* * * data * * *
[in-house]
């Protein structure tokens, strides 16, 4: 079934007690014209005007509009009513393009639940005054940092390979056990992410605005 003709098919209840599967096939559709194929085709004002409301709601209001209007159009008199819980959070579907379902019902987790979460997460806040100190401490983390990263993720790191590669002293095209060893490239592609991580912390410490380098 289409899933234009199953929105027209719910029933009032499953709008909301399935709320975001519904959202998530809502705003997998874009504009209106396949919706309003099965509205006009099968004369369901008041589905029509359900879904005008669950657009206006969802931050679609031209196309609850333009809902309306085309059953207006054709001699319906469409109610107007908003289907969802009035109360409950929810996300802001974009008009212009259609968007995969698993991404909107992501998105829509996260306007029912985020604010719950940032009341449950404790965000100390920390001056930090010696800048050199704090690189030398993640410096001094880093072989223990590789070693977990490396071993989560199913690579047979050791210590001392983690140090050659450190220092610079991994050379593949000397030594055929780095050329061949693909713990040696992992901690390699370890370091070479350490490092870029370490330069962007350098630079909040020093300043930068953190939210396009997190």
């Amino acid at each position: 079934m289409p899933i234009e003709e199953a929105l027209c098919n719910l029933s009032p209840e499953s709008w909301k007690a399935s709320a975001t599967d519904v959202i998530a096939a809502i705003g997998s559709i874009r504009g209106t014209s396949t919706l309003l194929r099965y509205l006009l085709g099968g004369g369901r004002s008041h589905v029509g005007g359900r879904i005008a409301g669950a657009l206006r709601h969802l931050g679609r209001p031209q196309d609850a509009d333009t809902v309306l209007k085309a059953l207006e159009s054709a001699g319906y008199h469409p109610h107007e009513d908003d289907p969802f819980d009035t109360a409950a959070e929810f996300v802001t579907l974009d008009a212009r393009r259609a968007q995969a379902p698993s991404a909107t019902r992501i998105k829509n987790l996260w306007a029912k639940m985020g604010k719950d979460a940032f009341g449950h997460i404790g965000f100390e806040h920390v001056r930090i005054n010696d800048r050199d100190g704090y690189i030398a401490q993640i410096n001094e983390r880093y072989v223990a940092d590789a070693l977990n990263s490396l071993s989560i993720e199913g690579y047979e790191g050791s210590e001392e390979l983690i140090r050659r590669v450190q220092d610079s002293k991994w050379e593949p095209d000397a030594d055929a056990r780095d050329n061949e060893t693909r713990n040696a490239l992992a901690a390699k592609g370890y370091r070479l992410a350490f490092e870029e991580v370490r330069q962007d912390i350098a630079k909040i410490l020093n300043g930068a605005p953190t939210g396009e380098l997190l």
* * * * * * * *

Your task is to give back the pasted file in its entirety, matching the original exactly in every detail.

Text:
[in-house]
């Protein structure tokens, strides 16, 4: 079934007690014209005007509009009513393009639940005054940092390979056990992410605005 003709098919209840599967096939559709194929085709004002409301709601209001209007159009008199819980959070579907379902019902987790979460997460806040100190401490983390990263993720790191590669002293095209060893490239592609991580912390410490380098 289409899933234009199953929105027209719910029933009032499953709008909301399935709320975001519904959202998530809502705003997998874009504009209106396949919706309003099965509205006009099968004369369901008041589905029509359900879904005008669950657009206006969802931050679609031209196309609850333009809902309306085309059953207006054709001699319906469409109610107007908003289907969802009035109360409950929810996300802001974009008009212009259609968007995969698993991404909107992501998105829509996260306007029912985020604010719950940032009341449950404790965000100390920390001056930090010696800048050199704090690189030398993640410096001094880093072989223990590789070693977990490396071993989560199913690579047979050791210590001392983690140090050659450190220092610079991994050379593949000397030594055929780095050329061949693909713990040696992992901690390699370890370091070479350490490092870029370490330069962007350098630079909040020093300043930068953190939210396009997190």
């Amino acid at each position: 079934m289409p899933i234009e003709e199953a929105l027209c098919n719910l029933s009032p209840e499953s709008w909301k007690a399935s709320a975001t599967d519904v959202i998530a096939a809502i705003g997998s559709i874009r504009g209106t014209s396949t919706l309003l194929r099965y509205l006009l085709g099968g004369g369901r004002s008041h589905v029509g005007g359900r879904i005008a409301g669950a657009l206006r709601h969802l931050g679609r209001p031209q196309d609850a509009d333009t809902v309306l209007k085309a059953l207006e159009s054709a001699g319906y008199h469409p109610h107007e009513d908003d289907p969802f819980d009035t109360a409950a959070e929810f996300v802001t579907l974009d008009a212009r393009r259609a968007q995969a379902p698993s991404a909107t019902r992501i998105k829509n987790l996260w306007a029912k639940m985020g604010k719950d979460a940032f009341g449950h997460i404790g965000f100390e806040h920390v001056r930090i005054n010696d800048r050199d100190g704090y690189i030398a401490q993640i410096n001094e983390r880093y072989v223990a940092d590789a070693l977990n990263s490396l071993s989560i993720e199913g690579y047979e790191g050791s210590e001392e390979l983690i140090r050659r590669v450190q220092d610079s002293k991994w050379e593949p095209d000397a030594d055929a056990r780095d050329n061949e060893t693909r713990n040696a490239l992992a901690a390699k592609g370890y370091r070479l992410a350490f490092e870029e991580v370490r330069q962007d912390i350098a630079k909040i410490l020093n300043g930068a605005p953190t939210g396009e380098l997190l």